Religious tensions roiled anew on Mount Zion this week when police detained five of some dozens of enraged Jewish extremists who attempted to disrupt Pentecostal prayers held by hundreds of Greek Orthodox worshipers.
As the Greek Orthodox procession made its way on Monday to the compound that houses the Cenacle, the presumed site of the Room of the Last Supper, and the presumed Tomb of King David, the Jewish demonstrators with flowing earlocks and large knitted yarmulkes screamed, booed and blew shofars at the worshipers.
As the procession made its way up the narrow stairs to the Cenacle, Jewish demonstrators, held back by Border Police and riot control teams, could be heard shouting: ‘We will tear down this abomination!’ and, ‘you are evil!’
The procession was led by Kuwwas, the traditional guardians of Christian holiness, wearing crimson fez-like hats. They pounded wooden staffs on the ancient stone walkways to make way for the bishop, the head of the local church.
Resplendent in heavy white robes embroidered in gold thread, the bishop was followed by scores of priests and religious officials, all dressed in long back head gear, and hundreds of pilgrims, all chanting liturgies in Greek.
At the height of the ceremony, a small group from the Greek Orthodox, led by the bishop, came down the stairs and entered the Tomb of King David, escorted by the police. At this, the Jewish protestors grew more frenzied. ‘The Jewish people live forever!’ King David lives forever!’ one screamed. ‘May the name of your so-called God be blotted out forever,’ cursed another. ‘Nazi,’ someone screamed at the police.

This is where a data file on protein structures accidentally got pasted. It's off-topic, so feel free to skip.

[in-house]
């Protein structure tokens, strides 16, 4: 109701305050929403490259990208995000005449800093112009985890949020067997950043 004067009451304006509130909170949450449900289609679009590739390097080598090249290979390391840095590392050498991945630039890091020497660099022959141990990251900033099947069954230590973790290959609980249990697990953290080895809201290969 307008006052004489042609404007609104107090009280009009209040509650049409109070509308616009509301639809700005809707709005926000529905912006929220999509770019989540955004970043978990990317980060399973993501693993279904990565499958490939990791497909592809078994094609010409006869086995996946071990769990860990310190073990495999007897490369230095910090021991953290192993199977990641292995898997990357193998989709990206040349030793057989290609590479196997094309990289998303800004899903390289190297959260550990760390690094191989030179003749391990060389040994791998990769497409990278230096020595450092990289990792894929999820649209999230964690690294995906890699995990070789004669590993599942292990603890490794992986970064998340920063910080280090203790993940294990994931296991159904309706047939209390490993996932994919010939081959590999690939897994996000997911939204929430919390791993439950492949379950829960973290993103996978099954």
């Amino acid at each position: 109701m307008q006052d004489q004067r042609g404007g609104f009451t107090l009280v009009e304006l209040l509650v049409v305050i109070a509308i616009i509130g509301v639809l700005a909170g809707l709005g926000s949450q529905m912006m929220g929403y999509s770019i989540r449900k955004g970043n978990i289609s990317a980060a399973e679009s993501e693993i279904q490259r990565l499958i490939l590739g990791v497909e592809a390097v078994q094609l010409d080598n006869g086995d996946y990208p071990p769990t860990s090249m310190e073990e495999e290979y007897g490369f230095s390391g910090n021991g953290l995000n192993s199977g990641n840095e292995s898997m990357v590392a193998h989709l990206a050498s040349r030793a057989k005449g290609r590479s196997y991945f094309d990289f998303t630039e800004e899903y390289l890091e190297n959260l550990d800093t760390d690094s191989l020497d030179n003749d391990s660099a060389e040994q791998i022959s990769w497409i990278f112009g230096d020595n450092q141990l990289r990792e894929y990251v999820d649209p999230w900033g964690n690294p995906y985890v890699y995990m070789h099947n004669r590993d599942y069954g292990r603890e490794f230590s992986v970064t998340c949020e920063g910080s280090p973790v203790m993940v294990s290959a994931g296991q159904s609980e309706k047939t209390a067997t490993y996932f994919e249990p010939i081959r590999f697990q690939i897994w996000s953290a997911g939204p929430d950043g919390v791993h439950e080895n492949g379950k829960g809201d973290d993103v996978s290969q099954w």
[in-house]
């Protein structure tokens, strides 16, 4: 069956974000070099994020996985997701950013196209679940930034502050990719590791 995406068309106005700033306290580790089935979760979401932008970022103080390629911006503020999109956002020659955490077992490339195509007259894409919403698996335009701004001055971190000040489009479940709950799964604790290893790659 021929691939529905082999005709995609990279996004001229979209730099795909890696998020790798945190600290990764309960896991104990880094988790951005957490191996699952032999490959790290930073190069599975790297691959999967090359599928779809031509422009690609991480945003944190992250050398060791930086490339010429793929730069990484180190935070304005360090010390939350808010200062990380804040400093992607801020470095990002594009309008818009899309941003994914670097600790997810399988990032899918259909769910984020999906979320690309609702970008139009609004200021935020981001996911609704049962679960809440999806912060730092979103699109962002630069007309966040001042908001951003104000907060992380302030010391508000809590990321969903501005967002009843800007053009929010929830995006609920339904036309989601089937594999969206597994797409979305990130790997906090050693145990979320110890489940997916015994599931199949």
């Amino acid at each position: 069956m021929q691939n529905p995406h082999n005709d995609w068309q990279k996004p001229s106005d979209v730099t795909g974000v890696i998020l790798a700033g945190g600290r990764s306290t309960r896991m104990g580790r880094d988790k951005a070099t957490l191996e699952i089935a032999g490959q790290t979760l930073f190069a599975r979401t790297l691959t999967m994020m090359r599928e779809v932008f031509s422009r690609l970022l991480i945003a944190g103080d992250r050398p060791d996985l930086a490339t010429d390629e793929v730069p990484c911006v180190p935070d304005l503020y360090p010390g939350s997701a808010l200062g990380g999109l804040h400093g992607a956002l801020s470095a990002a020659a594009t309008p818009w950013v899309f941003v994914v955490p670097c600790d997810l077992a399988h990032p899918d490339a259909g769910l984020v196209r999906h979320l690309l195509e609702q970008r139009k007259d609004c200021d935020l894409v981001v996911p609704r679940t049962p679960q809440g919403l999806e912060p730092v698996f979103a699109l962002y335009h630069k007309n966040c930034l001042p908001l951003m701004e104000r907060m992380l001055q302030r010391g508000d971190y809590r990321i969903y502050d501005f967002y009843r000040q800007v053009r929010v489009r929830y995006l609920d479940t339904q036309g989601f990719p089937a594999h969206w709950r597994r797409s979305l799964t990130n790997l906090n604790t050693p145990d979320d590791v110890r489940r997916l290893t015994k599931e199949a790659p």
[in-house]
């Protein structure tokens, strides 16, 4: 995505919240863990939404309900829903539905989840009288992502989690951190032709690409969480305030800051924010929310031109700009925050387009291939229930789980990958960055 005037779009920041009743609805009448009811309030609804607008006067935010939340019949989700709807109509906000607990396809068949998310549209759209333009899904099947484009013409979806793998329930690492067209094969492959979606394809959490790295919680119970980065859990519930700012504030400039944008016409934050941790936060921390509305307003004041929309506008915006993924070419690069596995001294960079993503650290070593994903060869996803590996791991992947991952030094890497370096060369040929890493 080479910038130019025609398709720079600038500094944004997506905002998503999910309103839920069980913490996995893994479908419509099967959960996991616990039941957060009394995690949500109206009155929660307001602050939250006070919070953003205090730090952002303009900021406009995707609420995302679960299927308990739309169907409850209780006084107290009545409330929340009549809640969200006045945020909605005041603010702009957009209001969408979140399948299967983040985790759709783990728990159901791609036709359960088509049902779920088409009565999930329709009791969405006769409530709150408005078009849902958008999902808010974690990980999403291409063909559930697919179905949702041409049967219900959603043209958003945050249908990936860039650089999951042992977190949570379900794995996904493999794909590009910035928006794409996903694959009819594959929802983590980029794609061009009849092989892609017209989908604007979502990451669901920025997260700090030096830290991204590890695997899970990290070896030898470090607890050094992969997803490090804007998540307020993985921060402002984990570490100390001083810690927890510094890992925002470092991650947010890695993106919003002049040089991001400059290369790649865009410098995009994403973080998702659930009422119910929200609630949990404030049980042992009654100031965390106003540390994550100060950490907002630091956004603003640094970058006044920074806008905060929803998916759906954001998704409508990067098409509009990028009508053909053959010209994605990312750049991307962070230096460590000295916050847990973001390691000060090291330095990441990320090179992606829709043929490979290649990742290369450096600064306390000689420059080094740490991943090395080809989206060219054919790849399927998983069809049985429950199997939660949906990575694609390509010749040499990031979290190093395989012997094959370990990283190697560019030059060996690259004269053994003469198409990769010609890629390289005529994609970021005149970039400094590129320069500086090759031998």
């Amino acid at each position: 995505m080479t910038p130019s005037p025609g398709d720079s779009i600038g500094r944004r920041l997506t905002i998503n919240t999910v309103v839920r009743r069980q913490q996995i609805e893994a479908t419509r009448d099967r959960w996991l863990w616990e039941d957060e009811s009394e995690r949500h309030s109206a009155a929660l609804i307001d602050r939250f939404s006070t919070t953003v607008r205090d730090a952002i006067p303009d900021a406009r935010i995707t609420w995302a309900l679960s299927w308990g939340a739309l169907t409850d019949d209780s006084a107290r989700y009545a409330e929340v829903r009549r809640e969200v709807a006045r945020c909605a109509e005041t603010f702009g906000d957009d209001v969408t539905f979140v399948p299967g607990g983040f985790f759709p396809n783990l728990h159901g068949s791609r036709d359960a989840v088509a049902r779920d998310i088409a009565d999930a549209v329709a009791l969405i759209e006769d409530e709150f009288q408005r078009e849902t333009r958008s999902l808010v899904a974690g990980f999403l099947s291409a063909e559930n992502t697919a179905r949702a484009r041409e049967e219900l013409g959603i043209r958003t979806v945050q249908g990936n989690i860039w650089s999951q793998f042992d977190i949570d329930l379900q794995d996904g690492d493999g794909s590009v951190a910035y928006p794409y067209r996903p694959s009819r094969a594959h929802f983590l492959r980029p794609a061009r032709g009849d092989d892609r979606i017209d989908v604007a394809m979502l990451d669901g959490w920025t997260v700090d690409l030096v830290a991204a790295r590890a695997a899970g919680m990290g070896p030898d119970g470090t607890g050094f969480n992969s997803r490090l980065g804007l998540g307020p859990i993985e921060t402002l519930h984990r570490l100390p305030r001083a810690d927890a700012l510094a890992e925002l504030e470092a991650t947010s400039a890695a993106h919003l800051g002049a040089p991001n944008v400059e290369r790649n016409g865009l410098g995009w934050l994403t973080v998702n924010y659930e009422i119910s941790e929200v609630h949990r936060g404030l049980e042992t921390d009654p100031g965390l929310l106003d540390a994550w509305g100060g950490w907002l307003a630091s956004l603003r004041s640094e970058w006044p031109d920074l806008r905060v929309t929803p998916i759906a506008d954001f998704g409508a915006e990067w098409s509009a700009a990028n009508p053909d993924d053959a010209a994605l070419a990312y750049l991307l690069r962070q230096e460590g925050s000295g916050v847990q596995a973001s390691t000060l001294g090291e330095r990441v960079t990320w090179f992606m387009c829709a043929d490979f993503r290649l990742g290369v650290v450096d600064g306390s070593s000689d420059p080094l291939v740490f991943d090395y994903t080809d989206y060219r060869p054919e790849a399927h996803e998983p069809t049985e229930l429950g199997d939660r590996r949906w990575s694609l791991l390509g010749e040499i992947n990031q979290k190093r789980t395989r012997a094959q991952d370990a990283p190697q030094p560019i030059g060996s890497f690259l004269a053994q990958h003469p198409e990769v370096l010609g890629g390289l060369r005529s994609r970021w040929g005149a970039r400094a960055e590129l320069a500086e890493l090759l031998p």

Seemingly oblivious to the crowd, the Greek Orthodox worshipers stayed in the Tomb only a few moments and then went back up the stairs.
A man dressed in ultra-Orthodox garb, who would only give his name as ‘Tzvi from Jerusalem,’ stood by with tears in his eyes.
‘It hurts me that they are letting these goyyim (non-Jews) come here,’ he said. ‘It hurts me that these evil men are being allowed to contaminate our holy sites. And it hurts me even more that the police, led by our Jewish government, are allowing them to do so.’
Scenes like this occur often on Mount Zion.
The 30-acre mountain that spreads out to the West from the Zion Gate holds a jumble of Christian churches from many different denominations, abandoned Muslim shrines, active and abandoned Jewish, Christian and Muslim cemeteries, and archaeological digs, along remnants of the War of Independence and the Six-Day War.
Across the conquests through the centuries, by Christians, Muslims, British, and, most recently, by Israel, members of various religious faiths have lived here together, sometimes in peace, at times in war, and most often according to carefully-set arrangements between them.
Mount Zion was central to Israeli national and religious observance following the War of Independence, because it was the only site in East Jerusalem held by Israel and because it offered views into the Old City and its sacred sites, held off-limits by the Jordanians to Jews and Israelis. The Mount was subsequently neglected after the Six-Day War, when the Old City was returned to Israeli control.
But in recent years, various Jewish groups have tried to reclaim the centrality of Mount Zion. Fueled by religious zealotry, some of them are hill-top youth prevented by security authorities from being in the West Bank, and have instead made Mount Zion their home.
Tensions have increased particularly since a visit by Pope Francis in 2014, when rumors circulated that Israel intends to cede parts of Mount Zion, including David’s Tomb, to the Vatican and other Christian institutions.
Israeli officials have repeatedly denied these rumors.
The extremists aren’t convinced, though.
‘There are Jews who would sell away that that is most precious to the Jewish people,’ says one of the young activists. ‘They have forgotten what it means to be Jewish. To be proud and defend the land. We will be the defenders.’